Chaulkbrood question

Discussion in 'Beekeeping 101' started by ibeelearning, May 20, 2012.

  1. ibeelearning

    ibeelearning Member

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    Backyard hobby beek; only harvest a few frames at a time; scrape, crush, and strain from plastic foundation.

    Last week, I was harvesting a frame and found a spot about the size of 2 quarters that seemed to be chaulkbrood. I just scraped it out with a spoon and threw it away. There was a little bit of discoloration left on the plastic as I leave a bit of foundation for the bees to rework. I returned the frames to the hive.

    This was a new hive started in dappled light in the wet spring last year before I recieved the Gospel of Iddee that the bees and my life would be more pleasant in full sun. I did not harvest from it last year, leaving it all for the bees to winter on. I am thinking that the fugus is from last year. It seemed like a small enough spot. The honey around it is great. The hive seems healthy and active. My default position is that the bees are a million years smarter than I am and can usually take care of themselves.

    When come the second thoughts...

    Q: Should I have thrown the frame away, or will the bees and heat be able to erradicate any remaining fugus? Should I go back in and replace that frame now? Or, am I just over-thinking this?
     
  2. riverrat

    riverrat New Member

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    your fine. All sounds good:thumbsup:
     

  3. efmesch

    efmesch Active Member

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    It could well be that by moving the hives into a sunny area you did the best thing to evercome the chalkbrood. It tends to break out under conditions of excessive moisture, which is why it is usually only a periodic problem. Since you're asking about what has already been done, I would suggest, leave it, but keep your eyes open just in case.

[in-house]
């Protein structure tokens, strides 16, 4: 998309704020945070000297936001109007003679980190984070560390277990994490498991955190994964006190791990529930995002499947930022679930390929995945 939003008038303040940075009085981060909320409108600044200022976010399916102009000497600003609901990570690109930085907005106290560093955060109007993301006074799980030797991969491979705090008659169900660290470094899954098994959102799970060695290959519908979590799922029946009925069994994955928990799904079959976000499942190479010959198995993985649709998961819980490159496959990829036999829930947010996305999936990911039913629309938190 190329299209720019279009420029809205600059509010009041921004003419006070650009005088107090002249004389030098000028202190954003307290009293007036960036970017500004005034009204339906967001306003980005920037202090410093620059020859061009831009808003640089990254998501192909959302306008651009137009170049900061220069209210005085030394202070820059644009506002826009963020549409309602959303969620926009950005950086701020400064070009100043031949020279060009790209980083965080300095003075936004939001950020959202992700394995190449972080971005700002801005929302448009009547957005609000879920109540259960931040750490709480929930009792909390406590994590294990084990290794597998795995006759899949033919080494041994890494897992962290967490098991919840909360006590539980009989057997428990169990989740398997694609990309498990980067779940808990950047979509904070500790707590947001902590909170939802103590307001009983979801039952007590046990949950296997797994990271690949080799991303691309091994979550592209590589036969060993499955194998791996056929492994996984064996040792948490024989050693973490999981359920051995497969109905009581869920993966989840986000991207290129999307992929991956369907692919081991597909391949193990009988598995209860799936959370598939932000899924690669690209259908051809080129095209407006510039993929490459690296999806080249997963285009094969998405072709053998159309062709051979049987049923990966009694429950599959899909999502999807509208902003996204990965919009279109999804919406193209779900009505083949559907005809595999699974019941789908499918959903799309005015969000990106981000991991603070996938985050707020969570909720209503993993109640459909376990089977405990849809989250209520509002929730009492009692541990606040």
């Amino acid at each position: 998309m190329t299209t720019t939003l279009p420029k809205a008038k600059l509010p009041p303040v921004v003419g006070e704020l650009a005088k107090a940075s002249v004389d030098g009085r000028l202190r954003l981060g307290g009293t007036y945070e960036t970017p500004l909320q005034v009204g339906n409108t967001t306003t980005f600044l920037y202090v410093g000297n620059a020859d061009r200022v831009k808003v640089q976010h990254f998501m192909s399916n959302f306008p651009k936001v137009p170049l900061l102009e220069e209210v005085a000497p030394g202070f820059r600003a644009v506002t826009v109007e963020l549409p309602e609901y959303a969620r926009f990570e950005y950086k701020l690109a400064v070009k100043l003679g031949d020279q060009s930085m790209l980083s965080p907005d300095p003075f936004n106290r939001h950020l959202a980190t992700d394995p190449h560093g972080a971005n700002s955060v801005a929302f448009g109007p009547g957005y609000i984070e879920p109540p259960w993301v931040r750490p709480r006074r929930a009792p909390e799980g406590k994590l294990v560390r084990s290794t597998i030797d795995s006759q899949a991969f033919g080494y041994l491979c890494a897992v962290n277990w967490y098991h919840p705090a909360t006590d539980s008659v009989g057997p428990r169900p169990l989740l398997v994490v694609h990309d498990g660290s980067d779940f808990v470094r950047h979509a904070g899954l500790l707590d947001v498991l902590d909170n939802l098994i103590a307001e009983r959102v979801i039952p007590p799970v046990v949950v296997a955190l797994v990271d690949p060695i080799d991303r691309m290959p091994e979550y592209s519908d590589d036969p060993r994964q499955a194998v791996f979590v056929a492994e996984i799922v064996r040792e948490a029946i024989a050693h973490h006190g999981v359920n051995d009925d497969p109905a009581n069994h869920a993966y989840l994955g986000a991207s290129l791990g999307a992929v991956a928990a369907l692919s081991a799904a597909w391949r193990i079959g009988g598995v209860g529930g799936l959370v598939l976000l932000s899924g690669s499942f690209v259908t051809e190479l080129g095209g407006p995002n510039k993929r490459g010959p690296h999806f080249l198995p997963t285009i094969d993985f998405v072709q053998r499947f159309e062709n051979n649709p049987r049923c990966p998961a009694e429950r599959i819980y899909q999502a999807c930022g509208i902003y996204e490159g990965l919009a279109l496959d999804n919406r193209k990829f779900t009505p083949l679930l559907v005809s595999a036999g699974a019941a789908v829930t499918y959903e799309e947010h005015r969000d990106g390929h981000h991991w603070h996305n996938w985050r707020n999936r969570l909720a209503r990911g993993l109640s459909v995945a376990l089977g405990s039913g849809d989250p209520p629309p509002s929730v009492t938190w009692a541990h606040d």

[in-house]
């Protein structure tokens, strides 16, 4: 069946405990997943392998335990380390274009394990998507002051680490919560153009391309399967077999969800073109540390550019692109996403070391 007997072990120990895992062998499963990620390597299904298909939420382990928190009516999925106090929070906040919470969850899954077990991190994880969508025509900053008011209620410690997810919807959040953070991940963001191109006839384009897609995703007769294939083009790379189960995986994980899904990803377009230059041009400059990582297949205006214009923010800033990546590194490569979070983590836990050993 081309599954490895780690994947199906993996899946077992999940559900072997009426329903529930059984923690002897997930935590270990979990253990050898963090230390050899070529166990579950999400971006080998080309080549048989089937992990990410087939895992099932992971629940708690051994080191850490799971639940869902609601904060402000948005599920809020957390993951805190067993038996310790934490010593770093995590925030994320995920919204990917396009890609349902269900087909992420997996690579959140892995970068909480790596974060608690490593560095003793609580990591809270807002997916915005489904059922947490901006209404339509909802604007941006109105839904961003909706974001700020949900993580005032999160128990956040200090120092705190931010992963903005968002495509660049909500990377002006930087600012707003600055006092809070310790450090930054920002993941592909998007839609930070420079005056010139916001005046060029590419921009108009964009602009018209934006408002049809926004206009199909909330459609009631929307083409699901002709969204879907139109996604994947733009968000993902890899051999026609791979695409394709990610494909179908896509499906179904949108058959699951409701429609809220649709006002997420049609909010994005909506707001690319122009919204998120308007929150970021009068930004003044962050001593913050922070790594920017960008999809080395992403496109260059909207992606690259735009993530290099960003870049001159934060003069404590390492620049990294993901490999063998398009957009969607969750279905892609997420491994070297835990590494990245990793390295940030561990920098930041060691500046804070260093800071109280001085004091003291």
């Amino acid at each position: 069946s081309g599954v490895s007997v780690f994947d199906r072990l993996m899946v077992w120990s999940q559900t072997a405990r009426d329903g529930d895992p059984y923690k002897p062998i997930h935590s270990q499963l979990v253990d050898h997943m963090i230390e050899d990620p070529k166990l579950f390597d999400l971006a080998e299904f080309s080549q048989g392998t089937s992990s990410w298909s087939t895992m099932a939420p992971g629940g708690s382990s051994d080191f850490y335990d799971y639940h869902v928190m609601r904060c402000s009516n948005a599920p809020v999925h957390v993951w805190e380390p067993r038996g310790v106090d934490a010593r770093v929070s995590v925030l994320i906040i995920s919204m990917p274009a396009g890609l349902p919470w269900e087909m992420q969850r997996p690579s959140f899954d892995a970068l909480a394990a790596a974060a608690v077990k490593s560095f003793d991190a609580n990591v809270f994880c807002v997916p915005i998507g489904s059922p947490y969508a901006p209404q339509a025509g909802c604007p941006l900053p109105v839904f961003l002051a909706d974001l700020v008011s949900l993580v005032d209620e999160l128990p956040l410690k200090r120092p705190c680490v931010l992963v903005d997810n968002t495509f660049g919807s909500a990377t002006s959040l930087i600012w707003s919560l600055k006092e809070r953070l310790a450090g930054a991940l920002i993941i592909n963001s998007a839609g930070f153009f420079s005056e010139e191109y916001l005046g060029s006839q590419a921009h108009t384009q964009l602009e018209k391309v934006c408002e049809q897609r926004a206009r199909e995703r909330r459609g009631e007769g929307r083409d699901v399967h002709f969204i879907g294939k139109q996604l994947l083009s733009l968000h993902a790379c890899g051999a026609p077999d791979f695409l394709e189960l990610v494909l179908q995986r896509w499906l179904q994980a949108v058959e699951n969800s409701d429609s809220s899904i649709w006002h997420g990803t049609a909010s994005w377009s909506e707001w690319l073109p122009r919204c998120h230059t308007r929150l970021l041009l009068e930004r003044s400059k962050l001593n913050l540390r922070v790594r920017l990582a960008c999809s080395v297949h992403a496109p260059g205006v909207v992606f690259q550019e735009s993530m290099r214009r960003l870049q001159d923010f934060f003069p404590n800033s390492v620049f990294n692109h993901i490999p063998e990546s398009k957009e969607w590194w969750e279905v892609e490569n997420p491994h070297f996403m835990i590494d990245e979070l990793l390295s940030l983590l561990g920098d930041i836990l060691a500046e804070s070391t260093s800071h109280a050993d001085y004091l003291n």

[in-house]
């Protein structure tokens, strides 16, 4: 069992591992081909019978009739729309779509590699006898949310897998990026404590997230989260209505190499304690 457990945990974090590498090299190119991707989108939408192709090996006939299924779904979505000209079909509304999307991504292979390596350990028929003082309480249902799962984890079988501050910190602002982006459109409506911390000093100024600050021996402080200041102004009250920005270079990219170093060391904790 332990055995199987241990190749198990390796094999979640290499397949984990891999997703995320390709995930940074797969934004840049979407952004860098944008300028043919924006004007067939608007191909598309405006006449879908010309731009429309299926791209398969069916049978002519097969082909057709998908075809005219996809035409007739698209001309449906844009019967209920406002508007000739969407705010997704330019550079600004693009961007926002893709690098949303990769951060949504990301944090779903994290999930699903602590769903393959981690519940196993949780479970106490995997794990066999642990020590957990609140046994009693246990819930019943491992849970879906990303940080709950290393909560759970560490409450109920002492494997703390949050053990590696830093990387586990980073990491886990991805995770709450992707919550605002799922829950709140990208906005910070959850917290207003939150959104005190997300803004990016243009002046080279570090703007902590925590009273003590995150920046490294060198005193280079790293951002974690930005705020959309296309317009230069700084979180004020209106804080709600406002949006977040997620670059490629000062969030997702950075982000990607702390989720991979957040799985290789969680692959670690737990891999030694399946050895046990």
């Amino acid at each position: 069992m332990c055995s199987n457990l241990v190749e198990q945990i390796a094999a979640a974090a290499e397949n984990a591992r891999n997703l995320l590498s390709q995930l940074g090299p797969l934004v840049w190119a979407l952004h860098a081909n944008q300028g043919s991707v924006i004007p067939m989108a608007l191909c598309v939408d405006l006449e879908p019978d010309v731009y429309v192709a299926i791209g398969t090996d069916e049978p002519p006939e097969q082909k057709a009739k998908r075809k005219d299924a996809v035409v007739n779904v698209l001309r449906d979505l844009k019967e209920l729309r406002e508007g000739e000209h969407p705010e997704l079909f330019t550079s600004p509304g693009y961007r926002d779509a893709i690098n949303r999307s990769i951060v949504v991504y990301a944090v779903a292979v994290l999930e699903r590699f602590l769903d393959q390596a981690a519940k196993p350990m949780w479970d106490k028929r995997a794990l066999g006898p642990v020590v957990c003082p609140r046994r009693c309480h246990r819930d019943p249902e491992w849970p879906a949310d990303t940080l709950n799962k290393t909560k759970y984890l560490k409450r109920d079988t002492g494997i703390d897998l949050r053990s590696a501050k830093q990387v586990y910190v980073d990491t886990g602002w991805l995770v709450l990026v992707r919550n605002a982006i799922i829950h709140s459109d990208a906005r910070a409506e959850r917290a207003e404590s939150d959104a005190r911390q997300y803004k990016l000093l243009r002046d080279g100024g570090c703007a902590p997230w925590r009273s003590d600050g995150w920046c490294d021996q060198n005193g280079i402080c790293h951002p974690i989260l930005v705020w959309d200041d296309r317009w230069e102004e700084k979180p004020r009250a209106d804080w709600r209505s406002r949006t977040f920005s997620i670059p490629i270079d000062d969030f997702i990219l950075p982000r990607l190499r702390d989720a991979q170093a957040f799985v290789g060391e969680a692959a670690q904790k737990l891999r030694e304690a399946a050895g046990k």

4. tecumseh

    tecumseh New Member

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    a snip..
    the Gospel of Iddee

    tecumseh:
    funny in more ways than most folks can imagine. did you take the red or the blue pill?

    with persistent and constant cases of chalk changing out the queen is a good remedy to consider. less sever cases (and your's sounds to fall into this category) then modest changes in the environment typically remedies these without much human intervention.
     
  5. riverbee

    riverbee Active Member

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    now that's funny tec, the red or the blue pill..:grin:
    the times i experienced chalkbrood is with nucs i purchased with older frames and/or in cold wet springs, and as tec said, environmental changes can remedy the chalkbrood, although not always. last year i had 2 nucs(i later hived) that couldn't shake the chalkbrood, so instead of ditching the queens i ditched the old frames with the chalkbrood that shouldn't have been 'recycled' to me anyway. those queens are still laying well. from your description i wouldn't trash the frame, the fungus as you said is probably from last year. sunlight, and ventilation helps. i would have done what you did with that small amount, scrape it and return it to the hive and see what happens, go from there. most times as tec said in less severe cases, should remedy itself.